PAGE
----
Articles Tagged wine products

Through Some Glasses, Prettily (October 2017 Wine Product Roundup)

Vinted on October 4, 2017 binned in wine products
Hand-painted wine glasses by Jodi Granovsky

Photo-bomb courtesy of Lorelai Roberts

Hand-painted wine glasses by Jodi GranovskyOnce again with travel looming, and with a break between bouts of Alsace coverage probably not being that bad of an idea, we’re going with an early run of the monthly wine product review roundup (in which we highlight wine product samples that I receive that cannot be safely digested).

First up, we go (very) small scale with Hand-painted wine glasses by Jodi Granovsky (around $30 and up). Granovsky contacted me and offered up some examples of her work (available on Etsy), which I can now attest to striking a fantastic balance between obviously-hand-made and display-worhty-rustic-chic. As you’ll see from the inset pics, she’s fond of seasonal themes.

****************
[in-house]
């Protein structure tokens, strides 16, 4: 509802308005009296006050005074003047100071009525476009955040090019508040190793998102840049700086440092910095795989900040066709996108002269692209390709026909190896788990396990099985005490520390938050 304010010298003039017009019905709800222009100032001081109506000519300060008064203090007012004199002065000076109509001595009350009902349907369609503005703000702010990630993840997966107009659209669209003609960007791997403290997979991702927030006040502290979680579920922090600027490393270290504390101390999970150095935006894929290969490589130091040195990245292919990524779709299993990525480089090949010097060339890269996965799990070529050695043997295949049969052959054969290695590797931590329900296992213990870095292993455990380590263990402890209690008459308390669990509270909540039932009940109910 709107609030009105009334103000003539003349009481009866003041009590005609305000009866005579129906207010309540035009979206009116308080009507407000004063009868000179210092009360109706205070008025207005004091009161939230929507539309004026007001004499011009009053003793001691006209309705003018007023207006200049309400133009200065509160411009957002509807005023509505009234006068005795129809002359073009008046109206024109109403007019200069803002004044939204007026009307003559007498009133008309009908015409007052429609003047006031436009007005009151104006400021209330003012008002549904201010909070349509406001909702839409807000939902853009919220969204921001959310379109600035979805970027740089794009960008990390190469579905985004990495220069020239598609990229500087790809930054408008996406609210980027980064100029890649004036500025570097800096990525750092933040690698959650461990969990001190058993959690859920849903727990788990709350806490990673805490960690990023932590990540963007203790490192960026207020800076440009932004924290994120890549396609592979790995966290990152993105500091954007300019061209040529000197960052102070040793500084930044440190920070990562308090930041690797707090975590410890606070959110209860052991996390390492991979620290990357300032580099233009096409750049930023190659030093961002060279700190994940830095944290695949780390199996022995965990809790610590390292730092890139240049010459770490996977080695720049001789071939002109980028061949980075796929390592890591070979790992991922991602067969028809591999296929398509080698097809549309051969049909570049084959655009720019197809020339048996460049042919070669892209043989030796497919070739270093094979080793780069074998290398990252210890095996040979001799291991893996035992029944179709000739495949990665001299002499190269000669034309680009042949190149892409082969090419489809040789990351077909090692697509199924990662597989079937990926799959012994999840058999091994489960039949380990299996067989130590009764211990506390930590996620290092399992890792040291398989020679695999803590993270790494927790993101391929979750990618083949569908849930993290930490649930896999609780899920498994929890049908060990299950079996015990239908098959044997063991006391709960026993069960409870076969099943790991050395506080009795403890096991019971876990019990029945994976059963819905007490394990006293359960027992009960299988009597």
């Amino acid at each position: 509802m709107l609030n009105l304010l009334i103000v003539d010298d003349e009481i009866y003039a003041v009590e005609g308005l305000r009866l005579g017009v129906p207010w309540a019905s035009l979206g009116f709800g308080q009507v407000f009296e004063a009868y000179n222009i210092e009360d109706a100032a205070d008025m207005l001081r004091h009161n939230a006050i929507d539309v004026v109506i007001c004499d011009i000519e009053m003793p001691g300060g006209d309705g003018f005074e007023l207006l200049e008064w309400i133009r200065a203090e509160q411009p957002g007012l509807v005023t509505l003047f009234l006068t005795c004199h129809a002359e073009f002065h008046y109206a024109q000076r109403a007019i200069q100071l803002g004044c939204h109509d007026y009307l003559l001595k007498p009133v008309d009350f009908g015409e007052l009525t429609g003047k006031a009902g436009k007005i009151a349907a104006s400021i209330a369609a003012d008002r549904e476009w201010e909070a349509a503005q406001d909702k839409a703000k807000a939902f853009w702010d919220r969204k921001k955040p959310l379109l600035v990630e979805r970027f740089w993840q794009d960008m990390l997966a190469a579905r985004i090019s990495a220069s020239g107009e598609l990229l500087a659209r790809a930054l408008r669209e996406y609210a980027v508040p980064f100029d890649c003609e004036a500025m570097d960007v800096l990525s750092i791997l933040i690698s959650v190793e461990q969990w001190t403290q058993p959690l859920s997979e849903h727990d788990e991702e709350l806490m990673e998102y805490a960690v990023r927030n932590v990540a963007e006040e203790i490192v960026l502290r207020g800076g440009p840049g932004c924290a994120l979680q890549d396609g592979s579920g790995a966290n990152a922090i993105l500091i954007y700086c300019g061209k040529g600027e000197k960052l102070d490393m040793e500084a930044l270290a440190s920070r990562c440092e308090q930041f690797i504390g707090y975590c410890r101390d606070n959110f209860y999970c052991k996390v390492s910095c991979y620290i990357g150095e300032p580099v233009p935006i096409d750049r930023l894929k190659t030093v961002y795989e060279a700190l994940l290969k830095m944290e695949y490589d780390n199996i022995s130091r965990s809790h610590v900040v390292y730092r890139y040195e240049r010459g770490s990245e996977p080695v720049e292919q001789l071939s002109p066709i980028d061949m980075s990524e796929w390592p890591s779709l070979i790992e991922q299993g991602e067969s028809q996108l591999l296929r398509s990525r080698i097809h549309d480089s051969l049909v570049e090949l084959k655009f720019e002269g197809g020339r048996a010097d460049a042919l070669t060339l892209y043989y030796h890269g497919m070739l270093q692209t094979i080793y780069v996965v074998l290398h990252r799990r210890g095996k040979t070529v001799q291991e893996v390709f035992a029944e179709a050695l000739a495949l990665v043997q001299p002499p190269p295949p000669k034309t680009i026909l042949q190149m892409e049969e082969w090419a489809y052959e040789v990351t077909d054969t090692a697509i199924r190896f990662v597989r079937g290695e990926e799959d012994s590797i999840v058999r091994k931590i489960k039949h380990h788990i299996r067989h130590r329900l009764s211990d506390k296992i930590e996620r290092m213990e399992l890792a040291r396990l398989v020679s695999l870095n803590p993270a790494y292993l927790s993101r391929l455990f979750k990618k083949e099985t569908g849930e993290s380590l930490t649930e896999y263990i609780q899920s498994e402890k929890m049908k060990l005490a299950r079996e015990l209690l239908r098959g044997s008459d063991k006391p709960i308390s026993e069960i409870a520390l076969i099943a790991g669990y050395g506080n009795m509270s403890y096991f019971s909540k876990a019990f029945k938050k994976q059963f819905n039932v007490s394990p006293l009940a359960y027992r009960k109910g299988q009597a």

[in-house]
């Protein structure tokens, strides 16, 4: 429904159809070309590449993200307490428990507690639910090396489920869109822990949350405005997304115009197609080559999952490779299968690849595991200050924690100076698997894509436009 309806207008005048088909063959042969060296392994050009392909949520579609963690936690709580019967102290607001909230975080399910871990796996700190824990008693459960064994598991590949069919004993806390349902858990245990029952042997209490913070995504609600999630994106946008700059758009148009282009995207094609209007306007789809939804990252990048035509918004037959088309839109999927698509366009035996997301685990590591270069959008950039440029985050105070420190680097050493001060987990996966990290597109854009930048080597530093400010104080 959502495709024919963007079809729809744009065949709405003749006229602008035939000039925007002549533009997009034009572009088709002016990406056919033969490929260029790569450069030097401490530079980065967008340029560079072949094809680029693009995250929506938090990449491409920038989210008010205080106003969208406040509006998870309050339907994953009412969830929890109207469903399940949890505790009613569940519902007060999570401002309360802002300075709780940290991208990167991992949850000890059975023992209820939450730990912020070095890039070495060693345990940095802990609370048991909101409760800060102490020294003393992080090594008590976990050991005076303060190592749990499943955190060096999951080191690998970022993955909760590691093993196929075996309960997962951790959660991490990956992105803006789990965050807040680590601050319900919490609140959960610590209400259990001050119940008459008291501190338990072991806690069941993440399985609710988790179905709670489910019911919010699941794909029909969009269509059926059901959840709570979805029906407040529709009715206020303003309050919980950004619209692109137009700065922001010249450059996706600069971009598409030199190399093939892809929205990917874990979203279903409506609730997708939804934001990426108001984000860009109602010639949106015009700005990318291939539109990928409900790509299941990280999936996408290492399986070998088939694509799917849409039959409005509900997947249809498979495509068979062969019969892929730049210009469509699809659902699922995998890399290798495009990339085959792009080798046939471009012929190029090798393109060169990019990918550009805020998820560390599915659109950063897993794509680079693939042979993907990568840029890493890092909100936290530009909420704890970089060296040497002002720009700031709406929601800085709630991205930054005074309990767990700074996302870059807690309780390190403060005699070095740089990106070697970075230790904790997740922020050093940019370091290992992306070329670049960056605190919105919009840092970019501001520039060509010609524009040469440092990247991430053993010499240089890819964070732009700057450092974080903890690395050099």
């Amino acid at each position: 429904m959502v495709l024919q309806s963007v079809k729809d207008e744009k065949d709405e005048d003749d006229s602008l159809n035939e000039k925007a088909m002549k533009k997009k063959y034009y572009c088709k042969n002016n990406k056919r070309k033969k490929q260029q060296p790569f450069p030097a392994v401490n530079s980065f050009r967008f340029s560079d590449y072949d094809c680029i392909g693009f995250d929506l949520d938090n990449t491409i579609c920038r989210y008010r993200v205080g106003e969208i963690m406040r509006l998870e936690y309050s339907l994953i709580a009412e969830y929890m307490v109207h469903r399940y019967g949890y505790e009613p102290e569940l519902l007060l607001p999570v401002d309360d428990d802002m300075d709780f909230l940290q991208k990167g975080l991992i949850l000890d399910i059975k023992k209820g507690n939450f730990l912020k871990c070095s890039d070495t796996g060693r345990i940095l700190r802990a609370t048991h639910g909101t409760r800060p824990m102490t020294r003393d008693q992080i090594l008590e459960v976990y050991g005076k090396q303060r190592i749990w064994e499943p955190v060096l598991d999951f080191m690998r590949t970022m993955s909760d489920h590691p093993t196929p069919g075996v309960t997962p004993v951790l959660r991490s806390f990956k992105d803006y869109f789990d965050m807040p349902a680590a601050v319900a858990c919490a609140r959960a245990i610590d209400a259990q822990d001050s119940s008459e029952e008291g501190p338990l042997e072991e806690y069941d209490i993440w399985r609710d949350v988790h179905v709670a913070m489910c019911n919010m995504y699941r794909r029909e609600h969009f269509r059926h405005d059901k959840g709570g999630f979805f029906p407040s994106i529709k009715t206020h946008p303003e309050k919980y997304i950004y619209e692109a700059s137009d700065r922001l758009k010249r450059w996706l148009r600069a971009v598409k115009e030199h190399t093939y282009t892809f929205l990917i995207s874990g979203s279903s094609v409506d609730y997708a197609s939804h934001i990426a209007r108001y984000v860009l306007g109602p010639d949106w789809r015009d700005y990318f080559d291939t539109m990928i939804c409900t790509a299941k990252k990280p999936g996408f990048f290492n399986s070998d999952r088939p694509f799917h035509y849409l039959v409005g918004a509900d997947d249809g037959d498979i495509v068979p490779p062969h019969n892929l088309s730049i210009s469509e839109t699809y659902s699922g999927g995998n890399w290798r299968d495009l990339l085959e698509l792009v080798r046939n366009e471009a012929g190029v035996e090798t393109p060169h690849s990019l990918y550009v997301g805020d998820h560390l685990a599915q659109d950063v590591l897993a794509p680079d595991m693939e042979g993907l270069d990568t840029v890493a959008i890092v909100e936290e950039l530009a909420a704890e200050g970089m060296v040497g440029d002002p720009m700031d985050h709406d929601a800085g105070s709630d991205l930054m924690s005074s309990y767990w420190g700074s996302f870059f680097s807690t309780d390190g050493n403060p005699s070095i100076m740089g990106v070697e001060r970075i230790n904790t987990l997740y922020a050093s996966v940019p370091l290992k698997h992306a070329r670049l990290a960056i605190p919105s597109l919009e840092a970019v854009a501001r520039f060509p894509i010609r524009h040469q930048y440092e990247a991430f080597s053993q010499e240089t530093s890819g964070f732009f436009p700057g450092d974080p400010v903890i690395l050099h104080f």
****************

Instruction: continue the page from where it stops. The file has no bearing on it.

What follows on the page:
Generally – and it’s the case here – I don’t recommend ornamented stemware for drinking, as the designs tend to overshadow (and in some cases obscure) the true star of the gustatory show, which ought to be the wine, and cleaning something that is hand painted tends more often than not to be a pain. But if you’re looking for a pretty, high-quality gift for a wine lover on your list, these would likely find a nice spot on display somewhere in his/her home.

ArT wine preserver

image: amazon.com

Next, and lastly, I was recently able to put a sample of the ArT Wine Argon Wine Preserver Spray (about $15) through the paces. The ArT is basically a can of non-toxic argon gas that you spray directly into an opened bottle of wine. Being denser than air, the argon should sink below whatever oxygen is in the bottle, protecting the unfinished wine in the bottle from oxidation (thanks, chemistry!). ArT claims a fourteen day preservation maximum; I sprayed the stuff into a half-empty bottle of Christophe Pacalet Chenas (delightful, by the way), put the ArT-provided stopper into the bottle neck, and left town for about a week. When I came back, that Chenas was still fresh-as-a-daisy drinkable (ask me how I know).